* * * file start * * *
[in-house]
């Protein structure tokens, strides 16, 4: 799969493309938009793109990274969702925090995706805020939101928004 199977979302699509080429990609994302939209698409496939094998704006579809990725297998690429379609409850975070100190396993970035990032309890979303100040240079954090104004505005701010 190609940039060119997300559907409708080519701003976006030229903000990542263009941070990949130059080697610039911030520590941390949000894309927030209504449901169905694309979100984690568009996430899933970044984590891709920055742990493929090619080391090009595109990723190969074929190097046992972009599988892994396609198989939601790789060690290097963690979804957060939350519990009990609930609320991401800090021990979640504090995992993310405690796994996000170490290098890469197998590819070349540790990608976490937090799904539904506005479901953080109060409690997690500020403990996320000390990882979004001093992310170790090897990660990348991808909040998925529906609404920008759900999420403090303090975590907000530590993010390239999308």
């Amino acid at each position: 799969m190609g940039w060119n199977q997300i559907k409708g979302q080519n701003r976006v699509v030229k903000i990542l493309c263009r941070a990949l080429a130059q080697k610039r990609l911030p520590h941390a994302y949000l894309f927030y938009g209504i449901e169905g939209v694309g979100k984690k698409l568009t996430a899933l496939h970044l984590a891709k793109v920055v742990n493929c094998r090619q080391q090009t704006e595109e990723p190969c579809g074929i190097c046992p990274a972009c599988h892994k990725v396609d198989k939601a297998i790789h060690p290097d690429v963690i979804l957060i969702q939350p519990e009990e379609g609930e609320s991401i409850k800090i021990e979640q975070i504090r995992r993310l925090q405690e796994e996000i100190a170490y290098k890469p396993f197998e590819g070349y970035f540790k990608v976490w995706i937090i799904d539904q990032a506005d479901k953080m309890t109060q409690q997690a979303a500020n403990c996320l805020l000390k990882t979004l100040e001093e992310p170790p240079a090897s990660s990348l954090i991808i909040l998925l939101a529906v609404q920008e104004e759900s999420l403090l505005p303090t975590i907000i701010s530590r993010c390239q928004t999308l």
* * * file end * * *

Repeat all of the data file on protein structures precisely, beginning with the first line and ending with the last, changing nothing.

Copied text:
[in-house]
């Protein structure tokens, strides 16, 4: 799969493309938009793109990274969702925090995706805020939101928004 199977979302699509080429990609994302939209698409496939094998704006579809990725297998690429379609409850975070100190396993970035990032309890979303100040240079954090104004505005701010 190609940039060119997300559907409708080519701003976006030229903000990542263009941070990949130059080697610039911030520590941390949000894309927030209504449901169905694309979100984690568009996430899933970044984590891709920055742990493929090619080391090009595109990723190969074929190097046992972009599988892994396609198989939601790789060690290097963690979804957060939350519990009990609930609320991401800090021990979640504090995992993310405690796994996000170490290098890469197998590819070349540790990608976490937090799904539904506005479901953080109060409690997690500020403990996320000390990882979004001093992310170790090897990660990348991808909040998925529906609404920008759900999420403090303090975590907000530590993010390239999308």
């Amino acid at each position: 799969m190609g940039w060119n199977q997300i559907k409708g979302q080519n701003r976006v699509v030229k903000i990542l493309c263009r941070a990949l080429a130059q080697k610039r990609l911030p520590h941390a994302y949000l894309f927030y938009g209504i449901e169905g939209v694309g979100k984690k698409l568009t996430a899933l496939h970044l984590a891709k793109v920055v742990n493929c094998r090619q080391q090009t704006e595109e990723p190969c579809g074929i190097c046992p990274a972009c599988h892994k990725v396609d198989k939601a297998i790789h060690p290097d690429v963690i979804l957060i969702q939350p519990e009990e379609g609930e609320s991401i409850k800090i021990e979640q975070i504090r995992r993310l925090q405690e796994e996000i100190a170490y290098k890469p396993f197998e590819g070349y970035f540790k990608v976490w995706i937090i799904d539904q990032a506005d479901k953080m309890t109060q409690q997690a979303a500020n403990c996320l805020l000390k990882t979004l100040e001093e992310p170790p240079a090897s990660s990348l954090i991808i909040l998925l939101a529906v609404q920008e104004e759900s999420l403090l505005p303090t975590i907000i701010s530590r993010c390239q928004t999308l």